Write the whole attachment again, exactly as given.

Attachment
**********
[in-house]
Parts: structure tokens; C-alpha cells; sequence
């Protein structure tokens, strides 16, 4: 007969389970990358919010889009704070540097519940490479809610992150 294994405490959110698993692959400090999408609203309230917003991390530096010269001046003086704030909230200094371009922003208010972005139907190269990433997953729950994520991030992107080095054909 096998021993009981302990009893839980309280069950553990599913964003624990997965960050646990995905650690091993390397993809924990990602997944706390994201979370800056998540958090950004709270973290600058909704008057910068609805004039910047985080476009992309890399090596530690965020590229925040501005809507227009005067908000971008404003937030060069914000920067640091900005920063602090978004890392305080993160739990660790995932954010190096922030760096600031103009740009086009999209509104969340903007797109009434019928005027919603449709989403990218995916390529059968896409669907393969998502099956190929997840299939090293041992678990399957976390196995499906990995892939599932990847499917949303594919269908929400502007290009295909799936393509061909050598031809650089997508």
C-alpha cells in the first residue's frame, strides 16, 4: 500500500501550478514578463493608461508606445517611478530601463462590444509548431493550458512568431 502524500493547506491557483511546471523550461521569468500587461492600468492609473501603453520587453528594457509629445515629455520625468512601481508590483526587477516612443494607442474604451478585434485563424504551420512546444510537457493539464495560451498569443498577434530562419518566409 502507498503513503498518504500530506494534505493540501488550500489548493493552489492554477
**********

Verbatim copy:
[in-house]
Parts: structure tokens; C-alpha cells; sequence
């Protein structure tokens, strides 16, 4: 007969389970990358919010889009704070540097519940490479809610992150 294994405490959110698993692959400090999408609203309230917003991390530096010269001046003086704030909230200094371009922003208010972005139907190269990433997953729950994520991030992107080095054909 096998021993009981302990009893839980309280069950553990599913964003624990997965960050646990995905650690091993390397993809924990990602997944706390994201979370800056998540958090950004709270973290600058909704008057910068609805004039910047985080476009992309890399090596530690965020590229925040501005809507227009005067908000971008404003937030060069914000920067640091900005920063602090978004890392305080993160739990660790995932954010190096922030760096600031103009740009086009999209509104969340903007797109009434019928005027919603449709989403990218995916390529059968896409669907393969998502099956190929997840299939090293041992678990399957976390196995499906990995892939599932990847499917949303594919269908929400502007290009295909799936393509061909050598031809650089997508």
C-alpha cells in the first residue's frame, strides 16, 4: 500500500501550478514578463493608461508606445517611478530601463462590444509548431493550458512568431 502524500493547506491557483511546471523550461521569468500587461492600468492609473501603453520587453528594457509629445515629455520625468512601481508590483526587477516612443494607442474604451478585434485563424504551420512546444510537457493539464495560451498569443498577434530562419518566409 502507498503513503498518504500530506494534505493540501488550500489548493493552489492554477